Indian students’ deaths highlight need for improved mental health resources: Experts

The deaths of seven Indian college students across the United States in less than two months have shocked the community and raised serious questions about how they could have been prevented.

Although the deaths are unrelated, there is concern about students’ mental health — particularly among those in the Indian community, experts told ABC News. The incidents involved Indian students from different universities, and range from death by suicides, accidental overdoses and a brutal assault, according to authorities.

In the wake of these deaths, one lawmaker is also calling for increased mental health support. Among adults with any mental illness, only 25% of Asian adults reported receiving mental health services compared to 52% of white adults in 2021, according to a study from KFF, a nonprofit organization that specializes in health policy research and polling.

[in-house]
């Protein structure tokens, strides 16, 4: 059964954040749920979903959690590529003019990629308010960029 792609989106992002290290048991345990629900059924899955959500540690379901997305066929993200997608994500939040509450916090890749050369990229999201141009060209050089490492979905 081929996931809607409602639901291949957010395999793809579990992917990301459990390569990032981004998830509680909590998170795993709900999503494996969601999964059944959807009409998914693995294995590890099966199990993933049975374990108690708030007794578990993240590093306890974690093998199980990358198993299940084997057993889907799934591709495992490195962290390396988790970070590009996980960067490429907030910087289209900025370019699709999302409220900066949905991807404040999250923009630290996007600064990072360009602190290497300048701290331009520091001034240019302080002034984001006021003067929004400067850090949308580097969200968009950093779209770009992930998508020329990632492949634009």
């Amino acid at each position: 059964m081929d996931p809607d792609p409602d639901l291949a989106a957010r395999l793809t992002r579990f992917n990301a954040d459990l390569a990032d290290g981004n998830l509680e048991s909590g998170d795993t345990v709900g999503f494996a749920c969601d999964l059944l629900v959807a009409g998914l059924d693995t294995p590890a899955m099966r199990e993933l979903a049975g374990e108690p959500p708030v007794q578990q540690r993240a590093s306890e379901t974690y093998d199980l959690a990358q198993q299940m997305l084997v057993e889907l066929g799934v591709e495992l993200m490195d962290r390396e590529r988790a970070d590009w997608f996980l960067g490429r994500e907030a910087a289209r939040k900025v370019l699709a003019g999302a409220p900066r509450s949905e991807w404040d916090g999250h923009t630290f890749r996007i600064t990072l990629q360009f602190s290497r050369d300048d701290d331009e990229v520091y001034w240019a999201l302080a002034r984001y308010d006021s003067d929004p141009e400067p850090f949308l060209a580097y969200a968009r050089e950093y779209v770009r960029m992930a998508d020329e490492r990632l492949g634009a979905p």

“Students of Indian origin are people who are high achievers and they come from families with very high expectations,” Rep. Raja Krishnamoorthi, an Illinois Democrat and one of the few Indian Americans serving in Congress, said in an interview with ABC News. “They not only have to deal with the stress of the high expectations … but also the stress of being in a new environment. And I would just respectfully request our families to make it less stigmatic to seek mental health support.”

For students and parents, the recent spate of deaths has been cause for alarm.

“Deaths like the ones that these students have experienced, untimely ones, very unexpected, really shake the community,” said Manjusha Kulkarni, co-founder of Stop AAPI Hate, the nation’s largest reporting center tracking anti-AAPI hate acts.

Read more at ABC News